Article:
AAA: Eureka still has second-most expensive gas as prices fall statewide
EUREKA, Calif. —
Gas prices across the country are finally dropping after months of unseasonable increases, which were driven by stock market speculation over how U.S. sanctions against Iran would impact the global oil supply, according to AAA. Of all the cities surveyed by AAA, Eureka had the second-highest prices in the state Tuesday.
Oil prices have held steady since the Iran sanctions took effect Monday, surprising some analysts who predicted Iran's reduced exports would cause oil prices—and subsequently gas prices—to rise even further to end the year. That hasn't happened, in part because oil prices on the stock market had been increasing all year as traders anticipated the Iran sanctions, mitigating potential sticker shock.
On Nov. 6 the average gallon of gas was $3.74 statewide, according to AAA. On Oct. 11 the statewide average was $3.81, 7 cents more.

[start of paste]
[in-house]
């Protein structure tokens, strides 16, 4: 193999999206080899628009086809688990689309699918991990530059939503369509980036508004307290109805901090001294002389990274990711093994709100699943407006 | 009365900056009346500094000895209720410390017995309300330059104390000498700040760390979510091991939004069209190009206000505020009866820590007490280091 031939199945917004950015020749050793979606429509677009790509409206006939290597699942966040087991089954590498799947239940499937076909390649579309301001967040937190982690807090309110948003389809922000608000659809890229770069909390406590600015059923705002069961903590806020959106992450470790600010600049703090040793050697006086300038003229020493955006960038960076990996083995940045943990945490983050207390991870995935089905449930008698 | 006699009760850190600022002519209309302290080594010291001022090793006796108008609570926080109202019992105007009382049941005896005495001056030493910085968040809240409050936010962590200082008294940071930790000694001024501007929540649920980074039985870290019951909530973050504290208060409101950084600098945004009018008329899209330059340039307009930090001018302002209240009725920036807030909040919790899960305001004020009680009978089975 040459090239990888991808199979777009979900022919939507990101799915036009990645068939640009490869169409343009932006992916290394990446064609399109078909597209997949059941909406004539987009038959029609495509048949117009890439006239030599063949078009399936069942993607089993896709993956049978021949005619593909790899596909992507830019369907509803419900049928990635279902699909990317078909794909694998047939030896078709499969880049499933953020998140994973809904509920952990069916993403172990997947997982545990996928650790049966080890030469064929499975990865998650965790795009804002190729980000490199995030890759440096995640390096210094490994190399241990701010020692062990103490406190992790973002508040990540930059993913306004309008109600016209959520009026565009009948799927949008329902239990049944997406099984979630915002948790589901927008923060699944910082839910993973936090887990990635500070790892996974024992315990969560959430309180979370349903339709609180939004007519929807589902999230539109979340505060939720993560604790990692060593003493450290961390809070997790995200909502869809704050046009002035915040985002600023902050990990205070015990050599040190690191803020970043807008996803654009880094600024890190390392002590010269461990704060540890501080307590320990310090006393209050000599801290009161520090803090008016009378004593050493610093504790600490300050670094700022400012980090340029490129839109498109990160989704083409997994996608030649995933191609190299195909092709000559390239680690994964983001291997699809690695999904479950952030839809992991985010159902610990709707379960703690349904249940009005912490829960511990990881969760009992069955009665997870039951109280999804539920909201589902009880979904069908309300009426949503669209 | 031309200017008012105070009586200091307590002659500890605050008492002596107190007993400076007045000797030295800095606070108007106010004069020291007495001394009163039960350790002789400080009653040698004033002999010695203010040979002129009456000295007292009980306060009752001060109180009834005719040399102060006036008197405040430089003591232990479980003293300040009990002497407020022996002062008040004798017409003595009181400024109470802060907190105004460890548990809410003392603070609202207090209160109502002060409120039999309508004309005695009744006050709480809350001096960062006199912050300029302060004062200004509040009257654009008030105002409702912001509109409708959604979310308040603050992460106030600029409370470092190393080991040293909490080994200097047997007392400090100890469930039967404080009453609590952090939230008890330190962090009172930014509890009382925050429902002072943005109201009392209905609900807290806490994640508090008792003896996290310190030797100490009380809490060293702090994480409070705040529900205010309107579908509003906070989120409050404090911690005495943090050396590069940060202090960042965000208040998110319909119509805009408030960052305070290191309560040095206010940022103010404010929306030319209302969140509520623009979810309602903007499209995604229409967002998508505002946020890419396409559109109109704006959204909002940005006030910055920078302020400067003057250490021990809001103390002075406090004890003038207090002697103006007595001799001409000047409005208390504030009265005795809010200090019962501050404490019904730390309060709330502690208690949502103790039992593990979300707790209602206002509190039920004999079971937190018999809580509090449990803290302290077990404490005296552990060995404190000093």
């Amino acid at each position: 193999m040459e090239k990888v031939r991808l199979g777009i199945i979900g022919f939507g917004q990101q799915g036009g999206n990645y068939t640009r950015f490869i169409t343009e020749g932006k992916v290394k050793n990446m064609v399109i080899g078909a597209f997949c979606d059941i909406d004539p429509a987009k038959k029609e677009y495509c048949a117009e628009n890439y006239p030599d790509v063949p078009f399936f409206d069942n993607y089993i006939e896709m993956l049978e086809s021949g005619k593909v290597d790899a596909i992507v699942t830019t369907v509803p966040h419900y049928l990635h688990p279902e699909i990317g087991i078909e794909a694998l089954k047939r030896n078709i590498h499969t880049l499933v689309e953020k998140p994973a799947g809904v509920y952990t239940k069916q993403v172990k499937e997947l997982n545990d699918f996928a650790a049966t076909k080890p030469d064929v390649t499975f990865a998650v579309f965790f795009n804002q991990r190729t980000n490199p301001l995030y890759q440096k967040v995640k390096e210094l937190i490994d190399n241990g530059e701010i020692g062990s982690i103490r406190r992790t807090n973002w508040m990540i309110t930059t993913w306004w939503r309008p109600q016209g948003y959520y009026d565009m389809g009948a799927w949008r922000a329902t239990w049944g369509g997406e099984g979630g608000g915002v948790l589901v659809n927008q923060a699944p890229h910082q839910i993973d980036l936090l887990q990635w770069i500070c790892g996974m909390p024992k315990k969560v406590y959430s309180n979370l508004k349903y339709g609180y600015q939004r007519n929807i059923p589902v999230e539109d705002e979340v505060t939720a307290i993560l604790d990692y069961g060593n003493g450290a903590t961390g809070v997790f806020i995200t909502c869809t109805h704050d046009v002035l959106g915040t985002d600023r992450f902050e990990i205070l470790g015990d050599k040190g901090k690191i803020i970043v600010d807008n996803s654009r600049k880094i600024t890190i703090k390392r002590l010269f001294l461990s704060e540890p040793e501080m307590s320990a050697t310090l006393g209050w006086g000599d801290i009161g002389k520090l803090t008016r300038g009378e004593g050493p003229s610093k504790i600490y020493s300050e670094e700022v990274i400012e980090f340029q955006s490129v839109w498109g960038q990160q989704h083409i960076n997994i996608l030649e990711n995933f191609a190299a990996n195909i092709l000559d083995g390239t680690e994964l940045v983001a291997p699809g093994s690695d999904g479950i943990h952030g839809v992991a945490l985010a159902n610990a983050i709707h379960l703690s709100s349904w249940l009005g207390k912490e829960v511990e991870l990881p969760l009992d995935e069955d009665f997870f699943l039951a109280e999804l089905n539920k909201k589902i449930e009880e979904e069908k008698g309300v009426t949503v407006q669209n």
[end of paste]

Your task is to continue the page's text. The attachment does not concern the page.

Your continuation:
In Eureka a gallon of gas cost an average $3.91 Tuesday, the second-highest price of the cities surveyed by AAA. On Oct. 11 the average in Eureka $3.93 a gallon, meaning Eureka has seen a 2-cent decrease.
South Lake Tahoe was listed as the city with the highest gas prices Tuesday with a gallon averaging $4.07. Nationally, the average price for gasoline has dropped from $2.91 to $2.75 in just a few weeks.
"Crude oil prices have been rising all year in anticipation of sanctions against Iran, which means motorists likely already experienced the worst effects of these sanctions on the price of gasoline," Michael Blasky, spokesman for AAA Northern California said. "If these oil prices continue to hold, we could see another 10-cent price drop in retail prices before Christmas."
Statewide, gasoline prices have dropped nearly 8 cents since reaching a 2018-high of $3.82 on Oct. 16. Most of the recent decrease can be attributed to California gas stations beginning to sell the state's winter blend of gasoline this month, which is cheaper for refineries to produce and costs about 6-10 cents less per gallon, according to AAA.
Analysts predict the full impact of Iran sanctions may not be felt until next summer, when the travel season increases market demand for fuel. The Iran sanctions, as currently enforced, will remove about 2 percent of the global oil supply from the market, and it remains to be seen whether other oil producers can make up the difference.